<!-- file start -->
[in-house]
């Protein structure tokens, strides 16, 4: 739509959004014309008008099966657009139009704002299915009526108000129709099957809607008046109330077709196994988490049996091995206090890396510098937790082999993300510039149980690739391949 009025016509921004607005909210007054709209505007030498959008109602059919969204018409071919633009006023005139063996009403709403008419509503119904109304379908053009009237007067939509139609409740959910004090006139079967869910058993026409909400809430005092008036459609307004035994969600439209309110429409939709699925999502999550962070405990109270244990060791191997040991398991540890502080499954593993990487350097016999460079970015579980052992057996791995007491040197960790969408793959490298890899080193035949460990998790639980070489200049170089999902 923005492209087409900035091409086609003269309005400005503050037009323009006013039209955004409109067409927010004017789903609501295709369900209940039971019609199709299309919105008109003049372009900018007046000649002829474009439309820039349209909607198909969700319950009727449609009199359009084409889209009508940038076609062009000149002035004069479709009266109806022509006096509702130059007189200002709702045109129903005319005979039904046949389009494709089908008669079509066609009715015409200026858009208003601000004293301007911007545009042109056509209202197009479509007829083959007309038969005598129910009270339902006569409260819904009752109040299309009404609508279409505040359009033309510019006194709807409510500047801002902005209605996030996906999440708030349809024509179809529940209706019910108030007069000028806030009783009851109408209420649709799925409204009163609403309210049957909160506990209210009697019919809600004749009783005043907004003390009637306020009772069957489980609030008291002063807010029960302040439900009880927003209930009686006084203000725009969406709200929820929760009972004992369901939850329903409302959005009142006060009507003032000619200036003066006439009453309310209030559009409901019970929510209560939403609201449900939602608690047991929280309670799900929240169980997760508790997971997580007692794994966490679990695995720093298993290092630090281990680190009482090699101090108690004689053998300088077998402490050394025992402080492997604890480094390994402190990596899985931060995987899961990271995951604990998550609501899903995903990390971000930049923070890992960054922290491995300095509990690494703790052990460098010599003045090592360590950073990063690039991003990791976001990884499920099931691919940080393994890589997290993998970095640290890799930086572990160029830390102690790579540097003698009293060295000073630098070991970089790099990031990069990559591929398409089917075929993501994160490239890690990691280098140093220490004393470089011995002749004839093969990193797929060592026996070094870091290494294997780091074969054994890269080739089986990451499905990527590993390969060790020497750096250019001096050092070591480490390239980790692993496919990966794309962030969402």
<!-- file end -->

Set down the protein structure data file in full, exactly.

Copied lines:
[in-house]
């Protein structure tokens, strides 16, 4: 739509959004014309008008099966657009139009704002299915009526108000129709099957809607008046109330077709196994988490049996091995206090890396510098937790082999993300510039149980690739391949 009025016509921004607005909210007054709209505007030498959008109602059919969204018409071919633009006023005139063996009403709403008419509503119904109304379908053009009237007067939509139609409740959910004090006139079967869910058993026409909400809430005092008036459609307004035994969600439209309110429409939709699925999502999550962070405990109270244990060791191997040991398991540890502080499954593993990487350097016999460079970015579980052992057996791995007491040197960790969408793959490298890899080193035949460990998790639980070489200049170089999902 923005492209087409900035091409086609003269309005400005503050037009323009006013039209955004409109067409927010004017789903609501295709369900209940039971019609199709299309919105008109003049372009900018007046000649002829474009439309820039349209909607198909969700319950009727449609009199359009084409889209009508940038076609062009000149002035004069479709009266109806022509006096509702130059007189200002709702045109129903005319005979039904046949389009494709089908008669079509066609009715015409200026858009208003601000004293301007911007545009042109056509209202197009479509007829083959007309038969005598129910009270339902006569409260819904009752109040299309009404609508279409505040359009033309510019006194709807409510500047801002902005209605996030996906999440708030349809024509179809529940209706019910108030007069000028806030009783009851109408209420649709799925409204009163609403309210049957909160506990209210009697019919809600004749009783005043907004003390009637306020009772069957489980609030008291002063807010029960302040439900009880927003209930009686006084203000725009969406709200929820929760009972004992369901939850329903409302959005009142006060009507003032000619200036003066006439009453309310209030559009409901019970929510209560939403609201449900939602608690047991929280309670799900929240169980997760508790997971997580007692794994966490679990695995720093298993290092630090281990680190009482090699101090108690004689053998300088077998402490050394025992402080492997604890480094390994402190990596899985931060995987899961990271995951604990998550609501899903995903990390971000930049923070890992960054922290491995300095509990690494703790052990460098010599003045090592360590950073990063690039991003990791976001990884499920099931691919940080393994890589997290993998970095640290890799930086572990160029830390102690790579540097003698009293060295000073630098070991970089790099990031990069990559591929398409089917075929993501994160490239890690990691280098140093220490004393470089011995002749004839093969990193797929060592026996070094870091290494294997780091074969054994890269080739089986990451499905990527590993390969060790020497750096250019001096050092070591480490390239980790692993496919990966794309962030969402």